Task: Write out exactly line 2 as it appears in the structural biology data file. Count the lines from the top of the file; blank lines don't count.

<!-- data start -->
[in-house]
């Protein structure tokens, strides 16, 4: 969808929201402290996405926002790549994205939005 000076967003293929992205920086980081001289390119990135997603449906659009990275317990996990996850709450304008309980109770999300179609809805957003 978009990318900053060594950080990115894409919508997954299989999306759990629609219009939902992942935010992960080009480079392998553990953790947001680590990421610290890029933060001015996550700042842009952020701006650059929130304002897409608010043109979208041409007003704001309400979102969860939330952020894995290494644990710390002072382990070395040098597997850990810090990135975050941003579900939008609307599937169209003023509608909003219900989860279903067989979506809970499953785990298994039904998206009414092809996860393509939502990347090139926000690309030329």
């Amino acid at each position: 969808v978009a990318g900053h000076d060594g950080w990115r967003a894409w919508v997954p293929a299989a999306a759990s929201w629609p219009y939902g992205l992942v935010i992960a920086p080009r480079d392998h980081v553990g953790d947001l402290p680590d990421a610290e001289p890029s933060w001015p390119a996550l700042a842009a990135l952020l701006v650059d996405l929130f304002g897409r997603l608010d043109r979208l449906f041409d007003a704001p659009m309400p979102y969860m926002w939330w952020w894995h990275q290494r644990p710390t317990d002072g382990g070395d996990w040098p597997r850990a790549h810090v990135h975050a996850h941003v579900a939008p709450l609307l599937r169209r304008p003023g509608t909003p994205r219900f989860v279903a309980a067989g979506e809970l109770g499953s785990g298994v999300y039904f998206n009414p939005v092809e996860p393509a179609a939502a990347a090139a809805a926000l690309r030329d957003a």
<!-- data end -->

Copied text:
């Protein structure tokens, strides 16, 4: 969808929201402290996405926002790549994205939005 000076967003293929992205920086980081001289390119990135997603449906659009990275317990996990996850709450304008309980109770999300179609809805957003 978009990318900053060594950080990115894409919508997954299989999306759990629609219009939902992942935010992960080009480079392998553990953790947001680590990421610290890029933060001015996550700042842009952020701006650059929130304002897409608010043109979208041409007003704001309400979102969860939330952020894995290494644990710390002072382990070395040098597997850990810090990135975050941003579900939008609307599937169209003023509608909003219900989860279903067989979506809970499953785990298994039904998206009414092809996860393509939502990347090139926000690309030329």